Update on September 2, 2014: Sony has a new firmware update that adds XAVC-S video recording to the RX10 – a Digital Trends Editors’ Choice camera. The video format allows for Full HD (1080) recording at 50 Mbps “for extremely high-quality expression and minimal noise,” Sony says. It also uses a data compression called Long GOP (Group of Pictures) that makes video recording more efficient. The camera has also dropped in price, now selling for $1,000 – $300 less than the original pricing mentioned below.
Check out our full review of the Sony Cyber-shot DSC-RX10 camera.
Original story: In addition to Sony’s new full-frame mirrorless cams, Sony is also introducing a new high-end “bridge” camera to the Cyber-shot RX series (which it managed to keep secret longer than the mirrorless models). The RX10, which will go on sale for $1,300 in November, is targeting buyers who want all the bells and whistles of an interchangeable lens camera but in a fixed all-in-one form factor.
The magnesium alloy RX10 has the look and feel of a DSLR, but slightly more compact – something like Canon’s small EOS Rebel SL1. Its build quality is weather proofed to resist dust and moisture. There are manual controls for focus and zoom (there’s also a zoom toggle), as well an aperture ring. It features a 24-200mm f/2.8 Carl Zeiss lens, and while it can be considered a high-zoom lens, it’s not as long as the zoom lenses found in megazoom cameras. The wider f/2.8 aperture allows for nice background blurring effects. And unlike many megazooms, which are essentially point-and-shoots, the RX10 uses a larger 1-inch, 20.2-megapixel back-illuminated Exmor CMOS sensor – the same sensor in the RX100 II – and the new Bionz X image processor that’s also inside the new A7R and A7 full-frame mirrorless cameras. The processor is 3x faster than previous Bionz chips and uses new detail reproduction technology, diffraction reduction at smaller apertures, and area-specific noise reduction to help improve picture quality.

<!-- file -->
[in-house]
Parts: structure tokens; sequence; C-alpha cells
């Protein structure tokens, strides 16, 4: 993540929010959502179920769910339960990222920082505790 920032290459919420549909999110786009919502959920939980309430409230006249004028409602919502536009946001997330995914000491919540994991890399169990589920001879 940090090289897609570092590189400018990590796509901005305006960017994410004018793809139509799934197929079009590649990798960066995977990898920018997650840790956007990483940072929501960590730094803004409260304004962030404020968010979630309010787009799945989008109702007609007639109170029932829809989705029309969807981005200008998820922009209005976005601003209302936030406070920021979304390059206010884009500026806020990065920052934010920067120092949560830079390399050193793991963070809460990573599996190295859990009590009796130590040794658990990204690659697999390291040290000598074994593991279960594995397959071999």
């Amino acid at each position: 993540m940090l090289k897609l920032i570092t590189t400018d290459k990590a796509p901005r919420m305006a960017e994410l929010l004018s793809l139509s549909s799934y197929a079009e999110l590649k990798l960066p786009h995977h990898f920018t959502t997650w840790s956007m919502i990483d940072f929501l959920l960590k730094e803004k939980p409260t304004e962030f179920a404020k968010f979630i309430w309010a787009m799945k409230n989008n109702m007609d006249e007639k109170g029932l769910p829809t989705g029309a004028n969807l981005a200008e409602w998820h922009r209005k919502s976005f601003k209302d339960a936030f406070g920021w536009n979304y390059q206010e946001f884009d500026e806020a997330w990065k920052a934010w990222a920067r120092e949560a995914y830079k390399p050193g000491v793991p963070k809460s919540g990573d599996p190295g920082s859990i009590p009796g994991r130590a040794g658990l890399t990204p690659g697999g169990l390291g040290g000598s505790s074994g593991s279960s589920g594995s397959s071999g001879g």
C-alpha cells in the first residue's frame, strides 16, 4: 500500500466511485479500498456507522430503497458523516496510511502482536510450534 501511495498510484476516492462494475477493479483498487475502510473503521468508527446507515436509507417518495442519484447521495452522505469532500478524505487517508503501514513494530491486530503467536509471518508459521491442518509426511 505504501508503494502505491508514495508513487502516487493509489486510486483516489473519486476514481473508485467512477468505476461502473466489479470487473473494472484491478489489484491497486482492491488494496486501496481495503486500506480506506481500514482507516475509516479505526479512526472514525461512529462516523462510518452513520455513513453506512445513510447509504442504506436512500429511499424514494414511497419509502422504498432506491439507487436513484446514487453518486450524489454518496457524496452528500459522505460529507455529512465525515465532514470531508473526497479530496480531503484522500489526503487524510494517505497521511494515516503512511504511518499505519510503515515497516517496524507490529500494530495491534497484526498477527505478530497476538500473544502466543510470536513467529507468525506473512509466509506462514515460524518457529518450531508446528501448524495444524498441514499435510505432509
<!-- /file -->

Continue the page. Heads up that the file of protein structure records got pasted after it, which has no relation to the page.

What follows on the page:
Related: Sony A7 Review
The contrast-detection autofocus system uses a new motor mechanism that gives it a faster and more responsive performance. The AF frame has three selectable sizes, better subject tracking (even if they move out of the frame for a second), and Sony’s upgraded “Eye AF” for improved quality around a subject’s eyes in portraits. Burst mode shooting is up to a very good 10 frames per second with continuous autofocus.
For amateur videographers, there are some pro-like shooting abilities. The RX10 shoots Full HD video at 60p or cinematic 24p, and can be activated in PASM exposure modes. Unlike other cameras that discard color information when recording video, Sony says the RX10 can read and process data from every single pixel, which creates smooth and details HD videos. You can output the video to an external monitor or record to an external storage via “Clear HDMI,” and use external mics via the XLR audio terminal for better sound capture.
The RX10 has both an OLED electronic viewfinder and a 3-inch tilting LCD. Another small LCD shows you basic shooting information. There are six buttons that can be customized. Built in is Wi-Fi and NFC that allows for image sharing and remote control from connected iOS and Android smartphones; the RX10 isn’t compatible with Sony’s downloadable PlayMemories Camera apps.
Sony clearly sees a market for this one-size-fits-all camera. It’s ideal for anyone who wants a strong shooter without having to lug around multiple lenses, like travelers or amateur photographers stepping up from point and shoots and using entry-level mirrorless and DSLRs. Although the RX10 is one of the better bridge cameras we’ve seen and offers specs that are more in line with high-end cameras than point and shoots, $1,300 is a lot of money considering you can a quality interchangeable lens camera and the flexibility of different lenses for that price. The RX10 isn’t for everyone, but there is an audience that would find this camera appealing.
(This article was originally published on October 16, 2013.)
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